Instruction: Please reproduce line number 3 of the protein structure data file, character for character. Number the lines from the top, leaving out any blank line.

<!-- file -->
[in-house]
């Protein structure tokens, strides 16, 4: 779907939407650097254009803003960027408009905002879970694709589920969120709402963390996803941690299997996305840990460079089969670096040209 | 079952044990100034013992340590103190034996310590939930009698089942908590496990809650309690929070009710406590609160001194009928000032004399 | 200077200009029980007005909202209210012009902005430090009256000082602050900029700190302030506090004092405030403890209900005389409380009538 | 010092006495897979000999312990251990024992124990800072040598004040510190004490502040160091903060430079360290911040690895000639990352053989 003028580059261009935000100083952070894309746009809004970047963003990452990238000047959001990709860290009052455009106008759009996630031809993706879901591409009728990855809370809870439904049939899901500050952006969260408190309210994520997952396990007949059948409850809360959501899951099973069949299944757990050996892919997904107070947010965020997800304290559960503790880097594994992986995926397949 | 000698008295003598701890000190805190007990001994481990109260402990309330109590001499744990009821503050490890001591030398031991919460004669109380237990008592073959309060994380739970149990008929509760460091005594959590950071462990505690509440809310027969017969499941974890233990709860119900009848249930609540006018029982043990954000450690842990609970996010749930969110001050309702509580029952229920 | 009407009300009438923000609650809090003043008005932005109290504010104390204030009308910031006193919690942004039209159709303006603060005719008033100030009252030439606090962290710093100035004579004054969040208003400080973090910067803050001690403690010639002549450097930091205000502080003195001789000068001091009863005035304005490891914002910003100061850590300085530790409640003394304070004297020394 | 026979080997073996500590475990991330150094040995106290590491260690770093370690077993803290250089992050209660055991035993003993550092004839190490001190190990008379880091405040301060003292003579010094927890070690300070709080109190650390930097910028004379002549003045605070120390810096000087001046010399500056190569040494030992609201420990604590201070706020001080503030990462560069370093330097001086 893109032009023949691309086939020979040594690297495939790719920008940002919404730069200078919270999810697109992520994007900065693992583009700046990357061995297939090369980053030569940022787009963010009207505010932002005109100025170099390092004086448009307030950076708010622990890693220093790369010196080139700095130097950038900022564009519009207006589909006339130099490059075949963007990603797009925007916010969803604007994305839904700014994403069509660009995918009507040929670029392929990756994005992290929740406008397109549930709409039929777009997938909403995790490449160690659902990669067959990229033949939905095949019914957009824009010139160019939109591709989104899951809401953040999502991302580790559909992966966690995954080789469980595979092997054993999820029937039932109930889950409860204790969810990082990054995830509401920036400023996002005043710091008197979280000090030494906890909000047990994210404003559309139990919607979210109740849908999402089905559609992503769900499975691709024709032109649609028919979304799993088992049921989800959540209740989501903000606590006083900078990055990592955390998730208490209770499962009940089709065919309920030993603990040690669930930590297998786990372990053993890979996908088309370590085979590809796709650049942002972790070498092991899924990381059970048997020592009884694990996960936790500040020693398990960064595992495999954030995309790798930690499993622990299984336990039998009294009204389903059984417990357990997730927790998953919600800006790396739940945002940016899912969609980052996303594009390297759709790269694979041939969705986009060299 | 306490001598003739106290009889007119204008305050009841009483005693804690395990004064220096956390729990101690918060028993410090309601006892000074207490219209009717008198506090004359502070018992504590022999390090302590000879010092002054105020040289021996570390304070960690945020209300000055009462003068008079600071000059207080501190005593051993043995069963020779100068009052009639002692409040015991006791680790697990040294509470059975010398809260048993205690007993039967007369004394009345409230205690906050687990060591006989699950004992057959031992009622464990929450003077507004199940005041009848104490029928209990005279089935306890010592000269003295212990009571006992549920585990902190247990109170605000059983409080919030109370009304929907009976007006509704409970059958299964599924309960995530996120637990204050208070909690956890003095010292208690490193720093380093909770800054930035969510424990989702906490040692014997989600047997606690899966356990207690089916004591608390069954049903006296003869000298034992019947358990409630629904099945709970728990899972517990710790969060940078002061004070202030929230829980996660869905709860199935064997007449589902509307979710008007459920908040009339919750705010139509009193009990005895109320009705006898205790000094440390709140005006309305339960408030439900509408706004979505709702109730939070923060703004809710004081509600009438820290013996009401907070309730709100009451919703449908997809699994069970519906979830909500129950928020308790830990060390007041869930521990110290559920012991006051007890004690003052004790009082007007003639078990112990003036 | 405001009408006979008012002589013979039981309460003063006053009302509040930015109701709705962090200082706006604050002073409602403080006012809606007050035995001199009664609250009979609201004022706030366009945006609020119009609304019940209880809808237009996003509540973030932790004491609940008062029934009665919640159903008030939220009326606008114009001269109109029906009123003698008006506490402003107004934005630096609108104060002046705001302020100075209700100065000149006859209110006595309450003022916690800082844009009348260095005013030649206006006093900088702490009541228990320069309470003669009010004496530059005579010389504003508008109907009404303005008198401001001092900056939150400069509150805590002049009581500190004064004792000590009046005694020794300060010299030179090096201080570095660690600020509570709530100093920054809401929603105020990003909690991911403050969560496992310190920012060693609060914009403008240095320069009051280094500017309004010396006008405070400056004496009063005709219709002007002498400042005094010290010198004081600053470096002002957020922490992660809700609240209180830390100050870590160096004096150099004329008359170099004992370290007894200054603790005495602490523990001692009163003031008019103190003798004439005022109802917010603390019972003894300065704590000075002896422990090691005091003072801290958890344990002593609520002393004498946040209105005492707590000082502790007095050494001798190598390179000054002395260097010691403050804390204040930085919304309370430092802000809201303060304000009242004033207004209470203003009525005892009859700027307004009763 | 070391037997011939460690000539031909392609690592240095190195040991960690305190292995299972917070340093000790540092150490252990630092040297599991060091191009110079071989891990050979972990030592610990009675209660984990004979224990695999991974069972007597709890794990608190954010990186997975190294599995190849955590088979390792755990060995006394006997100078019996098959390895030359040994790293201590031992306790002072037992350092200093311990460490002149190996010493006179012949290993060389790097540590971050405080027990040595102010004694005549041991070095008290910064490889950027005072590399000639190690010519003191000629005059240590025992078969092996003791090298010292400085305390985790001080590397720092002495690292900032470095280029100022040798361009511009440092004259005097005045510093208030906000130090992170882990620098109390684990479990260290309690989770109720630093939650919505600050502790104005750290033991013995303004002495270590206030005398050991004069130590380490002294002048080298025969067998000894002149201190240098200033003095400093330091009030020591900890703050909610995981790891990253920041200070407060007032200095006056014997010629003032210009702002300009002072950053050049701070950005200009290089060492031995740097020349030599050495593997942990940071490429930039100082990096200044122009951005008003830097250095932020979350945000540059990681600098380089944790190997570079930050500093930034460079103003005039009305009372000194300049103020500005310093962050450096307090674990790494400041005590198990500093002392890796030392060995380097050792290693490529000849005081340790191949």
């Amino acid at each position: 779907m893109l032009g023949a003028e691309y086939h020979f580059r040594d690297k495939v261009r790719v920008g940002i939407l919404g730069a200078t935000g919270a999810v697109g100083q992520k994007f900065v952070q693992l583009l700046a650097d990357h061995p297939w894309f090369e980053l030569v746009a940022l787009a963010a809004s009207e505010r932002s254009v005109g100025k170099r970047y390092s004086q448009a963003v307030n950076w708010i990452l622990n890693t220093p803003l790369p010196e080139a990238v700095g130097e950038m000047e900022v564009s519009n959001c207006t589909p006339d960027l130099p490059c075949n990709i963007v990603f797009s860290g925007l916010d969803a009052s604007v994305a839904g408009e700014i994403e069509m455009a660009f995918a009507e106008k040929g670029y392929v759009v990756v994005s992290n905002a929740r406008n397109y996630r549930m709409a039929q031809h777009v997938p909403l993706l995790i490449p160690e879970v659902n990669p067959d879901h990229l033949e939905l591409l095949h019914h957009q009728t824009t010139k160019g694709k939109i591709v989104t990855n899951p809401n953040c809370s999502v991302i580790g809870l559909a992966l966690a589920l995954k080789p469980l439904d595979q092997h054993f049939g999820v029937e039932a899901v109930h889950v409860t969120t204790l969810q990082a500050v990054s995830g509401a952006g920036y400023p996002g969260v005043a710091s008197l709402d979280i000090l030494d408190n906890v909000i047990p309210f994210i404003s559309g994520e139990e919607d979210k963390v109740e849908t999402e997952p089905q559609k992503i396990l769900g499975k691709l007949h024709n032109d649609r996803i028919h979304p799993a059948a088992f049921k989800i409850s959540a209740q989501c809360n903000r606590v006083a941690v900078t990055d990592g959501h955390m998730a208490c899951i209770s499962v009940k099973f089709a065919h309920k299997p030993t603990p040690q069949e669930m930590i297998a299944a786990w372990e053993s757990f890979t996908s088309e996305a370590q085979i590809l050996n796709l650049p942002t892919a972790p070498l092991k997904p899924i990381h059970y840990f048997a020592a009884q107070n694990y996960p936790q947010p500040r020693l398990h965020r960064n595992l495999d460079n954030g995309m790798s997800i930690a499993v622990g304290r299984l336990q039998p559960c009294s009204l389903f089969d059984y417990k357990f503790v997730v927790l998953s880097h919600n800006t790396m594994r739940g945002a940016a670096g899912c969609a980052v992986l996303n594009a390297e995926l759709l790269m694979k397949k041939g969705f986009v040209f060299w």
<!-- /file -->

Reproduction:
């Amino acid at each position: 779907m893109l032009g023949a003028e691309y086939h020979f580059r040594d690297k495939v261009r790719v920008g940002i939407l919404g730069a200078t935000g919270a999810v697109g100083q992520k994007f900065v952070q693992l583009l700046a650097d990357h061995p297939w894309f090369e980053l030569v746009a940022l787009a963010a809004s009207e505010r932002s254009v005109g100025k170099r970047y390092s004086q448009a963003v307030n950076w708010i990452l622990n890693t220093p803003l790369p010196e080139a990238v700095g130097e950038m000047e900022v564009s519009n959001c207006t589909p006339d960027l130099p490059c075949n990709i963007v990603f797009s860290g925007l916010d969803a009052s604007v994305a839904g408009e700014i994403e069509m455009a660009f995918a009507e106008k040929g670029y392929v759009v990756v994005s992290n905002a929740r406008n397109y996630r549930m709409a039929q031809h777009v997938p909403l993706l995790i490449p160690e879970v659902n990669p067959d879901h990229l033949e939905l591409l095949h019914h957009q009728t824009t010139k160019g694709k939109i591709v989104t990855n899951p809401n953040c809370s999502v991302i580790g809870l559909a992966l966690a589920l995954k080789p469980l439904d595979q092997h054993f049939g999820v029937e039932a899901v109930h889950v409860t969120t204790l969810q990082a500050v990054s995830g509401a952006g920036y400023p996002g969260v005043a710091s008197l709402d979280i000090l030494d408190n906890v909000i047990p309210f994210i404003s559309g994520e139990e919607d979210k963390v109740e849908t999402e997952p089905q559609k992503i396990l769900g499975k691709l007949h024709n032109d649609r996803i028919h979304p799993a059948a088992f049921k989800i409850s959540a209740q989501c809360n903000r606590v006083a941690v900078t990055d990592g959501h955390m998730a208490c899951i209770s499962v009940k099973f089709a065919h309920k299997p030993t603990p040690q069949e669930m930590i297998a299944a786990w372990e053993s757990f890979t996908s088309e996305a370590q085979i590809l050996n796709l650049p942002t892919a972790p070498l092991k997904p899924i990381h059970y840990f048997a020592a009884q107070n694990y996960p936790q947010p500040r020693l398990h965020r960064n595992l495999d460079n954030g995309m790798s997800i930690a499993v622990g304290r299984l336990q039998p559960c009294s009204l389903f089969d059984y417990k357990f503790v997730v927790l998953s880097h919600n800006t790396m594994r739940g945002a940016a670096g899912c969609a980052v992986l996303n594009a390297e995926l759709l790269m694979k397949k041939g969705f986009v040209f060299w």